Is it wrong for tech companies to track your data?
- Five of the top 10 US Tech companies, as reported by Disfold’s January 29, 2021 market capitalization report, are Apple ($2.288 T), Microsoft ($1.749 T), Amazon ($1.609 T), Alphabet ($1.22 T), and Facebook ($735.8 B).
- The Pew Research Center reported in 2019, that majority of Americans felt concerned about online privacy, both from companies and the government. In regards to companies tracking data, 81% expressed concern over lack of control over how their data is collected, 81% believed the risks outweighed the benefits of data collection, and 79% said they were very/somewhat concerned over how companies use the collected data.
- 2021 research from Clario, an online security platform, details which apps know the most about its users. The five social media apps are Facebook, Instagram, TikTok, Clubhouse, and Twitter. The five Google apps that know the most are Google Maps, YouTube, Google Docs, Google Sheets, and Gmail.
- Facebook collects 70.59% of user data, as it has access to “all manner of personal information, including your age, your marital status, your location, your sexual orientation, where you work, your religious beliefs and even if you own pets.” In contrast, Amazon uses the least amount of user data, collecting only 23.53% from its users.
Society has developed this assumption that data tracking is akin to the internet stalking and government monitoring depicted in movies. The word 'tracking' leads consumers to believe an individual is watching them behind a computer screen at these intimidatingly large companies. However, this fear of data tracking comes from a place of ignorance.
The biggest misconception about data tracking is that data is used to follow or track the user specifically. In reality, their data is used in product improvement and targeted advertising. According to Business News Daily, your data tells tech companies what consumers like and use most about their products. Companies need to follow their users' trends in large groups—not individually—to decide what audience they want to target for maximum product engagement.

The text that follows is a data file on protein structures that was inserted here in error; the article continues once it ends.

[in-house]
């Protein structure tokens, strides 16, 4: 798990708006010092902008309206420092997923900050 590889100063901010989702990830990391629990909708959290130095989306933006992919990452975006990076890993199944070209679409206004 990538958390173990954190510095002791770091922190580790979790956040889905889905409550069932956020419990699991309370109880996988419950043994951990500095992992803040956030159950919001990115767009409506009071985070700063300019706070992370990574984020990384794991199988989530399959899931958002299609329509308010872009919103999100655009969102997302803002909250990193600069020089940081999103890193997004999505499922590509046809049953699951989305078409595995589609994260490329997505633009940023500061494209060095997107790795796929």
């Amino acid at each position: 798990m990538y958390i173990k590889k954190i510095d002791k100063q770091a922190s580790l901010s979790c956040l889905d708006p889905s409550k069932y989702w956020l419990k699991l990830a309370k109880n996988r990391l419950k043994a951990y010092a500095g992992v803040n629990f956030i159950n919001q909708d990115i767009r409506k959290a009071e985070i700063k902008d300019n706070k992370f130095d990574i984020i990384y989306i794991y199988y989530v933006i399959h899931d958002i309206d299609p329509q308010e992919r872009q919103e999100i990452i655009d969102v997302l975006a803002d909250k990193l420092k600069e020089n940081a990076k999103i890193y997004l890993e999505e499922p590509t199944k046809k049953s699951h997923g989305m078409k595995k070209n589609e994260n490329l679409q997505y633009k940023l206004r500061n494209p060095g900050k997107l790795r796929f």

Data tracking isn't done against the consumer's will, though. In the United States, consumers can opt out of having their data collected, and individual states are responsible for creating laws that protect users' privacy. According to the State of California Department of Justice website, the California Consumer Privacy Act (CCPA) 'secures new privacy rights for California consumers.' These rights are listed for consumers to easily understand what they have a say in and how their data is used.
Targeted advertising most often relies on data tracking to present the most relevant ads to their users, based on their preference. Modern algorithms can predict—from social media interaction alone—personal traits like gender, age, sexuality, drug habits, political leanings, etc., with a terrifying level of accuracy, and target ads effectively based on that.
This may seem relatively harmless to the average person, but the practice actually holds a lot of very dangerous potential. Targeted data profiles allow sellers to automatically mark up prices of certain items—or just show more expensive items—to specific users, based on purchase history.
But the danger goes deeper, and so does the kinds of data collected. Detailed user profiles enable discrimination and abuse on a corporate level and in ways that are almost impossible to detect, much less prove.
Data is bought and sold across the internet more than anything else, producing highly detailed data profiles compiled from hundreds of websites. Profiles allow insurance companies to speculate on medical history based on data like social media posts or browser history and discriminate or raise prices because of it. The same process banks to automatically reject loans based on Facebook friends or jobs to discard applications based on a smoking habit, whether or not the algorithm even correctly profiled you at the beginning.
There is also a much more physical danger to data selling, and it lies in location tracking. The apps on your phone collect and sell your location data hundreds of times a day. While most of that data goes to location-based advertising, it's dangerously easy for someone who means much worse to get ahold of it.